I was concentrating so hard on not tripping over as we arrived that I didn’t see anything going on around me, the girls directed me to an air-conditioned room where I found Alex. He looked SO handsome and royal in his Kurta and Sherwarni. The Kurta is like a pyjama suit and worn by most men on a daily basis, the Sherwani is a beautifully embroidered dress coat worn over the kurta on special occasions. He had the BIGGEST smile on his face as I entered the room and everyone gathered around us to take some pictures. We nervously chatted to the press and waited for the wedding to start. I was so flustered and nervous and felt like I was wearing my dress wrong and just couldn’t sit still!
Finally it was time, Alex was taken from the room and I was left alone as he took part in his grand arrival, the Baraat! Team I-Plan had a great idea and instead of him arriving in a decorated car or on the traditional horse, he arrived (apparently at speed) in a rickshaw covered in marigolds and with the traditional Dohl (drums) playing! Everyone danced him down the aisle to his seat on the traditional swing, including a very enthusiastic security guard who danced his heart out and even fired his gun into the air in all the excitement.
Soon it was my turn to arrive at the ceremony and the girls came to collect me, they surrounded me and walked me to the start of the aisle where they boys held a red dupatta over my head and led me towards Alex. As soon as I saw the garden my breath caught in my throat and formed a lump! The tears came instantly, I had never seen anything so beautiful. Decorated rugs covered the grass yet they were barely visible under the carpet of roses and marigolds outlining my path to Alex’s side. The smell was heavenly and I felt so overwhelmed with emotion at the effort and passion the the team had put into this wedding, and all with such a little amount of time.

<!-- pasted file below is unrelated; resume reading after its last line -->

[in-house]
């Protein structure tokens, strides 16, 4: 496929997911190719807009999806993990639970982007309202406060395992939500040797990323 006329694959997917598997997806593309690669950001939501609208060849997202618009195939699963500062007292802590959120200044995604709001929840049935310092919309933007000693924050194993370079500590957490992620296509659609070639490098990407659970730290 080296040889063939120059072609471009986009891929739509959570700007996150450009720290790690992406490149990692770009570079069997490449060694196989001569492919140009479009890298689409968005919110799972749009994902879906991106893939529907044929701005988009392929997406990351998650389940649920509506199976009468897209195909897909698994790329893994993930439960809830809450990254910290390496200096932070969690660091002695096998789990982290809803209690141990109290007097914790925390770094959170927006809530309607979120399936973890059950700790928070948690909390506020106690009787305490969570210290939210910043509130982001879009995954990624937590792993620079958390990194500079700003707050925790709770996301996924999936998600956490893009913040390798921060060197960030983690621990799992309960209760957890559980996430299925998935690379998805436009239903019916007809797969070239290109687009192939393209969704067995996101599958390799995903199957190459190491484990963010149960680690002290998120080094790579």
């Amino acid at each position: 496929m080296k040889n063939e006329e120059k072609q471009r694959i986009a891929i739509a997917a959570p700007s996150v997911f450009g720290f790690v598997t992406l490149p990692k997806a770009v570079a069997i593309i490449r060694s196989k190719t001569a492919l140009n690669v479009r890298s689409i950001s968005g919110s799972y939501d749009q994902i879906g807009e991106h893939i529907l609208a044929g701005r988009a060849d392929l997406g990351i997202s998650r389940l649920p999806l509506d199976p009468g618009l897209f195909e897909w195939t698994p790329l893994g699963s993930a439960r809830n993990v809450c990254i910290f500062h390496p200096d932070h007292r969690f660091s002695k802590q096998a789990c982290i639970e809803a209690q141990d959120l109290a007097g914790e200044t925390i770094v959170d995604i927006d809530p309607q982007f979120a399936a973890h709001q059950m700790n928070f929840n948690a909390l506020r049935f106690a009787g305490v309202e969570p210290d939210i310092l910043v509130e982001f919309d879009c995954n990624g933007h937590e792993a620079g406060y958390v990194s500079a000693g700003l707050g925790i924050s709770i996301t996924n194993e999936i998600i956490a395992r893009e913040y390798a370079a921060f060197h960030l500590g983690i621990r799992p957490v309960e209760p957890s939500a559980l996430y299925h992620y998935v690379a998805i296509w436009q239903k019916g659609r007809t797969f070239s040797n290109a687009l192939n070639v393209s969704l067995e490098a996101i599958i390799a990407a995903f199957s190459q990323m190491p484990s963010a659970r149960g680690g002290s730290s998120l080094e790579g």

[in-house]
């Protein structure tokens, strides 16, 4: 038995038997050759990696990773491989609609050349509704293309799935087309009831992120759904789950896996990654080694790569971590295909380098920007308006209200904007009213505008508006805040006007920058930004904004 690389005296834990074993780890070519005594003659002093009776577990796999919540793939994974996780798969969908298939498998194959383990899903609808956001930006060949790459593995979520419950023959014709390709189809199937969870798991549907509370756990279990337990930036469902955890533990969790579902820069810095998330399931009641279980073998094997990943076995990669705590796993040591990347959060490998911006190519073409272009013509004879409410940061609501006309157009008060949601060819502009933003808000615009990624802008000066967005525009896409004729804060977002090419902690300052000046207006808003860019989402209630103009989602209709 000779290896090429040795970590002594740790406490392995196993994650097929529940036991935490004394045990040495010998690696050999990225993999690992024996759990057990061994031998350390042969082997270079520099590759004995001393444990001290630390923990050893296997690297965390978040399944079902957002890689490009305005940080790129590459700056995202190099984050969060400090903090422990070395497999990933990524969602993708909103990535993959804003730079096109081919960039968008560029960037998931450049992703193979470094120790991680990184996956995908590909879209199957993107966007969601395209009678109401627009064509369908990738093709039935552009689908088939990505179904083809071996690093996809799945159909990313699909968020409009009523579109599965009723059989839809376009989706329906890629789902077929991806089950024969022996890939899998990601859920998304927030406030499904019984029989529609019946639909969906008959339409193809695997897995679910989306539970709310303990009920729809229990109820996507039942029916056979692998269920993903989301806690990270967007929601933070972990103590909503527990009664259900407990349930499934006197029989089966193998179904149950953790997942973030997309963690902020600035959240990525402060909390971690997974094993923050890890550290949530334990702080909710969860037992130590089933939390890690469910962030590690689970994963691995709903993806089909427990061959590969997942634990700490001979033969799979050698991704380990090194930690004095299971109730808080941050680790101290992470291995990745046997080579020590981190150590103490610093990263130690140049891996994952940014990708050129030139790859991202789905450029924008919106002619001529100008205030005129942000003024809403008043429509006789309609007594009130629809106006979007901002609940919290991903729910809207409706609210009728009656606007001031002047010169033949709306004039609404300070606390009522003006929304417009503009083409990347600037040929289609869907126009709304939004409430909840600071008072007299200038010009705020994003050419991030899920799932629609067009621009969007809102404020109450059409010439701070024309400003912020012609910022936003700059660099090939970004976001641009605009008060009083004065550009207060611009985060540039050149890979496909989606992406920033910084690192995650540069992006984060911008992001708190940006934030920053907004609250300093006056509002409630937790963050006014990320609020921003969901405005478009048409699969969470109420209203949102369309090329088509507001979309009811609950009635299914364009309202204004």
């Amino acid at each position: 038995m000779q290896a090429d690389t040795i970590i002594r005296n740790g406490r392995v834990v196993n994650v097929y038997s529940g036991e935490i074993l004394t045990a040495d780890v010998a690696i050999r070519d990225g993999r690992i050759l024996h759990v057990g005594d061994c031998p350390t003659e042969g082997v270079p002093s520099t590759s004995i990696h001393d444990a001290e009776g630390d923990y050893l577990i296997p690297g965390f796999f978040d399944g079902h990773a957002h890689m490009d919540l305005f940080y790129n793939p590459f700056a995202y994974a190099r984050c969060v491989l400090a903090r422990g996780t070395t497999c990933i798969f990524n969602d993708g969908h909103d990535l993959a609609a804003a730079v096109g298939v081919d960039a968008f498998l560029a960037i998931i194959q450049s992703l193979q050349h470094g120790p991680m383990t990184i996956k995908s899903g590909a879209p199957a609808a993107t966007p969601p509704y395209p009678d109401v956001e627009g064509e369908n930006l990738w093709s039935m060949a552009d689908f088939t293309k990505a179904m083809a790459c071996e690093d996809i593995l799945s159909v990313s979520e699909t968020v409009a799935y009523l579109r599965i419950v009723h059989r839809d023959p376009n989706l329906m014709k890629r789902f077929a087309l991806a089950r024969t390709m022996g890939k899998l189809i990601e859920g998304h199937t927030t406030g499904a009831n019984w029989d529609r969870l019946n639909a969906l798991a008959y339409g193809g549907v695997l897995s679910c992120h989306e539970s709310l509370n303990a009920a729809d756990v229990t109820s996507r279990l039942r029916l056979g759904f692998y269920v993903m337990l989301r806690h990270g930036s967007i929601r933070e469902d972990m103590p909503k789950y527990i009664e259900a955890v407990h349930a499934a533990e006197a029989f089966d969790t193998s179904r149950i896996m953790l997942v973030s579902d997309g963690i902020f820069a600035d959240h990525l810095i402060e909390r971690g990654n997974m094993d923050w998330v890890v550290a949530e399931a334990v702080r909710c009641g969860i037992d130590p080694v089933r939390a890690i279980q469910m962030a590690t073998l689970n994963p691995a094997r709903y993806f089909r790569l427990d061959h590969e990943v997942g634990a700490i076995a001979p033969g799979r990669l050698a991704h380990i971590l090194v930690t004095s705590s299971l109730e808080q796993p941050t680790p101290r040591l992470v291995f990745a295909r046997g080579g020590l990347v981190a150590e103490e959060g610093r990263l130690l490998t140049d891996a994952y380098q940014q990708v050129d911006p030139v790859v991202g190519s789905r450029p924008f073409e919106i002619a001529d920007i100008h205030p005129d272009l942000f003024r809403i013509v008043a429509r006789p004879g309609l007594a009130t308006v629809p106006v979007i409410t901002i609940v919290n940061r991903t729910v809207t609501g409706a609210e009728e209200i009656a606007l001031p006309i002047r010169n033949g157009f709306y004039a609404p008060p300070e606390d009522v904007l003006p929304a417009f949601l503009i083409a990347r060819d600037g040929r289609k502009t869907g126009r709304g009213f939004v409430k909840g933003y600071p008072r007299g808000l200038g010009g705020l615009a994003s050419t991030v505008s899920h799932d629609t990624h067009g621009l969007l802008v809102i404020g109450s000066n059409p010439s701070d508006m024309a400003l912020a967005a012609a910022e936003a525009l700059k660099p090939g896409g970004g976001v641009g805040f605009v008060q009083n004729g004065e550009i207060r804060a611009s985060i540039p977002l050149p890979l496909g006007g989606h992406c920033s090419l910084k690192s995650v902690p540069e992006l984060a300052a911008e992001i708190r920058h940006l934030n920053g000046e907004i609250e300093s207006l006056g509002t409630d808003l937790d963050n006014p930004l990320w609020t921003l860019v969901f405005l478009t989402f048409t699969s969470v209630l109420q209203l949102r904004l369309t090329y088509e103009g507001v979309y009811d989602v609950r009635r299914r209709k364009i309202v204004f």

Tears blurred my vision and I am sure I had a full on ugly cry face by the time I got to Alex. So much so that he gave me the tightest hug and a kiss and reflected my glassy eyes. Everyone cheered (or at least we thought they did) and we clasped hands tightly as the music continued from the Dohl.